5k/26k/5k – 1:26:25 – 12th OA, 5th AG
The first multisport race of the season is a new one in the Ontario calendar. The Run Waterloo series is a well established and well organized series (I’ve run a few of their events in the past), and this is the first year they have offered a duathlon. The event replaces the Tillsonburg Duathlon, and it was great seeing George Papadakos out there both helping run things and racing the event.
Before talking about the race itself, I thought I would talk about weight, a tricky topic both in general and amongst multisport athletes. My typical pattern is to put on around 10 pounds over the winter, then in the first couple of months lose the weight to be at ‘race weight’. While friends are often puzzled in the spring when I talk about losing weight, it’s just about getting back to where I was before the winter. So, last year I was racing at 144 lbs, and came into the new year at 154 lbs. However, this year, month after month I found myself unable to consistently lose the weight. I would make progress, then put it back on, make progress, then put it back on. Overall, I just felt too stressed out to do the rigorous management of diet needed to drop 10 lbs. So, I came into this race still at 154 lbs and knowing that my run would be tricky.
On the day of the weather was threatening, with cold temperatures and rain pretty much up to the start, but it did ease off and warm up right before the start. I was glad we wouldn’t be repeating the horrendous experience of the Overdrive Duathlon last fall. My plan was to take the first 5k out in 20 minutes, hammer the bike, then hang on until the finish.
Run 1 – 5k – 19:53
As anticipated, out the gate I could feel the extra 10 lbs. Imagine putting on a 10 lb backpack and going for a run? It was like that. However, I was able to hold well to just under a 4:00 pace, but was concerned as it was quite clearly quite quickly that I was well outside the top 10 (my realistic goal for this race). But a 5k opening run at least felt quite short compared to the 10k of the Olympic or international distance. Before I knew it we were coming in to get on the bike.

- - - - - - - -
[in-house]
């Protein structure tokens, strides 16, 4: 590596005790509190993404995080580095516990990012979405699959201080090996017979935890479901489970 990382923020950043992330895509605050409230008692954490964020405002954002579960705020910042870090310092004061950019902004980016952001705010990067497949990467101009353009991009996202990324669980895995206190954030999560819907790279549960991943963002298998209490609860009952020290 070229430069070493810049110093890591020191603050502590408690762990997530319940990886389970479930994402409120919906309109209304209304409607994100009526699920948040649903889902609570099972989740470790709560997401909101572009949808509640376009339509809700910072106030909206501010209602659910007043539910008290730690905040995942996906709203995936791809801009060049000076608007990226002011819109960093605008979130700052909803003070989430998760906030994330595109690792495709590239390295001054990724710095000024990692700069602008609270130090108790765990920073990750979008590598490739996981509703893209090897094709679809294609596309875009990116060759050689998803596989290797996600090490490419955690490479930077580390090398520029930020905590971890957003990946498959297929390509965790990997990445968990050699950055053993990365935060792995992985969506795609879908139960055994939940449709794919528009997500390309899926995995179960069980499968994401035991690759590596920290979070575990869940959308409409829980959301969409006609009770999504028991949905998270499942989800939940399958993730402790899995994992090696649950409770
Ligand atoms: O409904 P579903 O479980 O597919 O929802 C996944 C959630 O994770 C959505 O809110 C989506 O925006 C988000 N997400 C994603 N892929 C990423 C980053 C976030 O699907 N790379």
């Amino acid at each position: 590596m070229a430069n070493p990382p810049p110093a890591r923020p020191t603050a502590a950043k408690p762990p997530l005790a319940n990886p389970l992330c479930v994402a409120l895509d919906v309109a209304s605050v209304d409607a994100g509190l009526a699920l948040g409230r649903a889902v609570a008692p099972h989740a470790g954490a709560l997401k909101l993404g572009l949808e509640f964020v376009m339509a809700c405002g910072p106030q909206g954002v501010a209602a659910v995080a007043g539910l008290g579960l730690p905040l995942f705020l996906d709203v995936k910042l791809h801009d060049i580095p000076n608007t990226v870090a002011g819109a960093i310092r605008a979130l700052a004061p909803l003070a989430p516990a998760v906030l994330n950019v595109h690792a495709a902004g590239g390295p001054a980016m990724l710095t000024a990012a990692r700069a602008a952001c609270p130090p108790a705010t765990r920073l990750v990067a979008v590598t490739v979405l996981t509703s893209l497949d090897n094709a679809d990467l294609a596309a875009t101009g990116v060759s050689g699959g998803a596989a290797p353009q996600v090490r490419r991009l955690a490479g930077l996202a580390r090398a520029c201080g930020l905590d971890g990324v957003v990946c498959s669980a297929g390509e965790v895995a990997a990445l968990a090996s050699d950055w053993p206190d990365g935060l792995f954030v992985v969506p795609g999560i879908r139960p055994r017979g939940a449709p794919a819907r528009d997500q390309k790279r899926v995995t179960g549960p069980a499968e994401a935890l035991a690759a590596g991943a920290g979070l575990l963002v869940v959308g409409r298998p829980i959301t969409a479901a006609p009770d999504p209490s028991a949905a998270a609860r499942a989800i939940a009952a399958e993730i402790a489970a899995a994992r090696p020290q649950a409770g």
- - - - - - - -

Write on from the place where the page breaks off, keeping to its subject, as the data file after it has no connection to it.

Bike – 26k – 42:16, 36.9 kph
With the cool air and high humidity from the rain, my glasses were starting to fog up by the end of the run. I was riding with a visor on my helmet for the first time, which I had tested once and really liked how it kept the wind off my face. However, the test day it was much different conditions. It was only a kilometre into the ride before my visor started to fog up. I tried to wipe it but couldn’t fit my fingers inside. So I tried to push it up, but it didn’t go high enough to not be in my vision. So I ended up just riding with it and as the water trickled down the inside I was able to see a little through the streaks left behind. Fortunately it was a wide open course with reasonable road conditions, so being able to see wasn’t a huge factor.
I quickly set about passing people who had outrun me, just focusing on catching people one at a time. I managed to hunt down about 6 riders and knew that this had put me well into the top 10. The only real sketchy moment was two stop signs which had no police support, including one that was only a 2-way stop for us and was 80 kph for the opposing traffic. Fortunately I got through with no issues and no traffic. I was quite happy with the 5th fastest bike split overall, and know I can do even better than that when I sort my visor problem and a bit of a seat position issue.
Run 2 – 5k – 22:31
Unfortunately, the hard work quickly became for nought as I was again being outrun and watched all but one of the people I passed now pass me. Where my run is typically my secret weapon and a chance to gain places, this wasn’t the case here. However, this has proved the rude awakening I need to get serious about race weight.
Overall, I felt ok with the race as a season opener. Obviously, I feel like I can do better, but I also know I have to do the work to get there before Denmark in July. Thanks to Spencer Summerfield for the ride to and from the event, and to Jan de Visser for motivating me not to just give up on the last run.